Obama proposes increased defense spending
11 January 2011
Last week US Defense Secretary Robert M. Gates unveiled a multiyear military budget proposal that would increase spending in 2011 by 1 percent, to $553 billion, and outstrip inflation each year until 2015 and 2016, when it would ostensibly be held flat.
Presented in the media as “frugal” and an “austerity” budget, the proposal would actually maintain military spending in real terms at all-time post-World War II highs.
Nor did Gates’ plan include a separate $120 billion request to fund the wars in Afghanistan and Iraq for another year that will bring the overall defense budget to $773 billion. The “contingency funding” request, reported by Politico, was made in a closed-door meeting with top Congressional leaders last week. The new figure is more than double the amount projected by the Obama administration last year, when it estimated that only $50 billion would be needed.
The Gates plan, which must be approved by Congress, is also based on “fuzzy math,” as one defense analyst put it. Most of the $78 billion in reduced spending for next year had already been imposed by Obama through his freeze on federal employee pay increases, which affects Defense Department civilian employees but not military personnel. Much of the remainder of the anticipated savings comes from the proposal assuming that military goods will be less expensive than previously estimated.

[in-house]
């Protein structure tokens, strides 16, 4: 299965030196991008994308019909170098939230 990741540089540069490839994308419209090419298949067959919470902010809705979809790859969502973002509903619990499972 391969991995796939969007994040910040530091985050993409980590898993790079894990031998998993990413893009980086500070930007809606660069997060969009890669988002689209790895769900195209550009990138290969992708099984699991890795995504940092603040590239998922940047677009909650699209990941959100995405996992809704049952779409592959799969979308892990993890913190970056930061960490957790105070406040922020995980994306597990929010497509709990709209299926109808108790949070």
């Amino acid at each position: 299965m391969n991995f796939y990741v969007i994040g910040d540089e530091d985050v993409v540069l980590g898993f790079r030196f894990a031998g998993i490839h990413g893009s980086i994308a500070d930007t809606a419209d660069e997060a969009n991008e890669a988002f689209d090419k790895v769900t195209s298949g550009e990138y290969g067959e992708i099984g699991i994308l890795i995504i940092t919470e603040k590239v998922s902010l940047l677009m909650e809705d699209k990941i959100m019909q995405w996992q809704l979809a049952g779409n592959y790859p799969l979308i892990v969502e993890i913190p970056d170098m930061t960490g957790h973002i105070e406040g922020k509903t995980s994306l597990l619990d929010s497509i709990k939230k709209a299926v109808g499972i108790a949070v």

Among other spending increases, the budget proposal would expand the deployment of unmanned remote-controlled drones that have inflicted heavy civilian casualties in the Afghanistan-Pakistan border region, modernize the Army’s tanks, and provide new ships and jets for the Navy.